Asian Tiger Mosquitoes Invade Los Angeles (again).

 

Nobody likes annoying pests, especially when they invade your home and you can’t seem to get away from them no matter how hard you try. Mosquitoes are particularly irritating, but the blood-sucking insects aren’t just pesky, they also carry diseases that can be potentially fatal. 

Since they first invaded Orange County in 2011, the greater Los Angeles area has suffered from swarms of the troublesome Asian Tiger Mosquito, and unfortunately, 2020 is no different (can we catch a break, please). Just last month, Orange Country reported its first West Nile Virus death, which goes to show that the Asian Tiger Mosquito is more than just an annoying visitor.

With distinctive black and white stripes on its thorax, the Asian Tiger Mosquito (Aedes Albopictus) is native to southeast Asia. And, as with other species of mosquitoes, it’s the ladies that cause all the trouble. Female mosquitoes are the ones who go out on the prowl searching for their preferred prey; the exposed ankles of unsuspecting summertime barbeque goers or park picnickers. Hence, the reason they have adopted the nickname “ankle biters”.

This particular species of mosquito is not only an aggressive biter, they’re also active during the day. Most worryingly, they have the potential to carry a number of diseases, including dengue, chikungunya, and canine heartworm.

The Asian Tiger Mosquito seems to like its new Orange County habitat, which isn’t great news for residents who would prefer they left well enough alone. They do well here, partially due to the balmy Los Angeles weather and easy breeding conditions which allow them to lay their eggs with ease. These mosquitoes are known as “container breeders”; water-filled containers and the stems of aquatic plants make the ideal nurseries for their offspring.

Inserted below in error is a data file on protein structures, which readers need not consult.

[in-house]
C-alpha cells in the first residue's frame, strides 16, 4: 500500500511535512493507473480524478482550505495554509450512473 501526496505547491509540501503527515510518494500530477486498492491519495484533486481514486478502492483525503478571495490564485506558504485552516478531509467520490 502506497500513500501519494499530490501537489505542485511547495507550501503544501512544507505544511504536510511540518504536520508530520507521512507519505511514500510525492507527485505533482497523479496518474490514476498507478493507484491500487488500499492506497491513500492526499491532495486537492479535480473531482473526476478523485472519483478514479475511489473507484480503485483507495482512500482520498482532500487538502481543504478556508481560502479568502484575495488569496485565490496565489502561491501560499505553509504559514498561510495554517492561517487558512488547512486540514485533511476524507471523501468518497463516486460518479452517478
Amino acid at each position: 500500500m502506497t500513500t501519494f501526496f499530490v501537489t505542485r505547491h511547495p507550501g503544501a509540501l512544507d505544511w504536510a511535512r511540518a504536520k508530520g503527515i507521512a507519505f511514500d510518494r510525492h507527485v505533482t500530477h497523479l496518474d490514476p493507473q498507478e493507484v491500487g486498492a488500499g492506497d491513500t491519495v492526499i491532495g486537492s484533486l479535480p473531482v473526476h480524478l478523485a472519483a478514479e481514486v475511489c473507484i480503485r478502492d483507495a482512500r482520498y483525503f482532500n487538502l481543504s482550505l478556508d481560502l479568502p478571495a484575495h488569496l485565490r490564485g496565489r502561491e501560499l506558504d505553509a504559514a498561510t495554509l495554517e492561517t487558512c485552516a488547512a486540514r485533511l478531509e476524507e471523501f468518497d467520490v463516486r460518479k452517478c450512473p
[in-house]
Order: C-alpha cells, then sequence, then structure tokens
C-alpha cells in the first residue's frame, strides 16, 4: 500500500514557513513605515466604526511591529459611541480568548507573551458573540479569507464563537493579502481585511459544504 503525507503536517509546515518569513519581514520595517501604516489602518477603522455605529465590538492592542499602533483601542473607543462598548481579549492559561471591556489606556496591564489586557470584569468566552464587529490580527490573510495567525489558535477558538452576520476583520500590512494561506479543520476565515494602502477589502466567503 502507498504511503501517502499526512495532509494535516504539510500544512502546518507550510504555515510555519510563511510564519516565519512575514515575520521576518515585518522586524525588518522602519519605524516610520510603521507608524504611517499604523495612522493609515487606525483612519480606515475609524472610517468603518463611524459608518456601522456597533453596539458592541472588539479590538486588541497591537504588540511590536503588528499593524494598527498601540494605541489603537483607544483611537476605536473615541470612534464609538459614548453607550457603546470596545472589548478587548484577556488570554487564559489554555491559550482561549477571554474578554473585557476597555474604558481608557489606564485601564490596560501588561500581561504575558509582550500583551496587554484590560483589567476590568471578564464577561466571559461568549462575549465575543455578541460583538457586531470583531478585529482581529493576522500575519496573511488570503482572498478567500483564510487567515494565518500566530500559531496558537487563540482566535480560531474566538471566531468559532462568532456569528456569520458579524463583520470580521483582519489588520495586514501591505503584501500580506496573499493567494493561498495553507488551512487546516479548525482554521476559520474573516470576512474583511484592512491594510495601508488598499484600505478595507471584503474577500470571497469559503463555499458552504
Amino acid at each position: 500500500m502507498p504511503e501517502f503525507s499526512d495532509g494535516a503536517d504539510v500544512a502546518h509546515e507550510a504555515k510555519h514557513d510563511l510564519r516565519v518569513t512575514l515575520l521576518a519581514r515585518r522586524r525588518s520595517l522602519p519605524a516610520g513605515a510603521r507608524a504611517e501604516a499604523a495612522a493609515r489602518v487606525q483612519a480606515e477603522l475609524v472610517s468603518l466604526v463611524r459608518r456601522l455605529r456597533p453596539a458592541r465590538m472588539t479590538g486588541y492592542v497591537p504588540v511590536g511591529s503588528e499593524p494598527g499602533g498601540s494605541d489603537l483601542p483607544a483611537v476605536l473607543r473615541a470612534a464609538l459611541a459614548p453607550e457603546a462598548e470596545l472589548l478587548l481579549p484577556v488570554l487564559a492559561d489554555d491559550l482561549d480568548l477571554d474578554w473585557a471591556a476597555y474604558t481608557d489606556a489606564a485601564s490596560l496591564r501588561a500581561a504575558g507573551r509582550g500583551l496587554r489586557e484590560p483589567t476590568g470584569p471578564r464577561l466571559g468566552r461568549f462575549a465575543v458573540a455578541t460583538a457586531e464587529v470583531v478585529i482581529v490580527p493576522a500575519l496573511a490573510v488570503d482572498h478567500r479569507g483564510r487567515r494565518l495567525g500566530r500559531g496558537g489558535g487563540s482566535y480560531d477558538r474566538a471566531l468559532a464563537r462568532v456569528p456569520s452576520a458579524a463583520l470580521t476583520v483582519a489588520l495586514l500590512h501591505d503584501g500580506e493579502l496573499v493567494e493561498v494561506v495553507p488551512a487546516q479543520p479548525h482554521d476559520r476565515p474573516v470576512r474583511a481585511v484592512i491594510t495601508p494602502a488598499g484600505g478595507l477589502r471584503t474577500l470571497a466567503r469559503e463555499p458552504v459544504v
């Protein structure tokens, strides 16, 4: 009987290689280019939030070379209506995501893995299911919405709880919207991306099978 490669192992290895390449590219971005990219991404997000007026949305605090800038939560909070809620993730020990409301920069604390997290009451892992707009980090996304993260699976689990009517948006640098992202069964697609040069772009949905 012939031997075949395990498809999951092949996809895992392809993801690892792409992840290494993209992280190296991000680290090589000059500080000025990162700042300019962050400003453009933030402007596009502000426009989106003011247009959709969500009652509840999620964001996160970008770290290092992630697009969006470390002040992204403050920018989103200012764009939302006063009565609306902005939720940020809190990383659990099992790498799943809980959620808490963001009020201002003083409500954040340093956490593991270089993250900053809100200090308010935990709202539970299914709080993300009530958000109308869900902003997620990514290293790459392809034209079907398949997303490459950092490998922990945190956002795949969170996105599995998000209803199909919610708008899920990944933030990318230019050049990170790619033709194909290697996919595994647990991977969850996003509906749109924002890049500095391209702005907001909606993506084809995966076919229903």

Asian Tiger Mosquitoes lay their eggs in water-filled containers and the stems of aquatic plants.

What You Can Do To Help Stop The Infestation.

Residents are urged to take action to help control the infestation rates of this irritating invasive species. 

  • Dump or drain any standing water in or around your home.
  • Avoid decorative items that include standing water, such as birdbaths or ponds. If you wish to keep these filled, clean them thoroughly every few days.
  • Throw away all containers that can hold water in your yard, even smaller items like trash or disposable cups can collect enough water to make an ideal breeding habitat.
  • Remove dishes from beneath plant pots and drill drainage holes.
  • Clean out rain gutters.
  • If you are particularly concerned about mosquito activity in your home, call 562-944-9656 or visit the GLACVCD website. 

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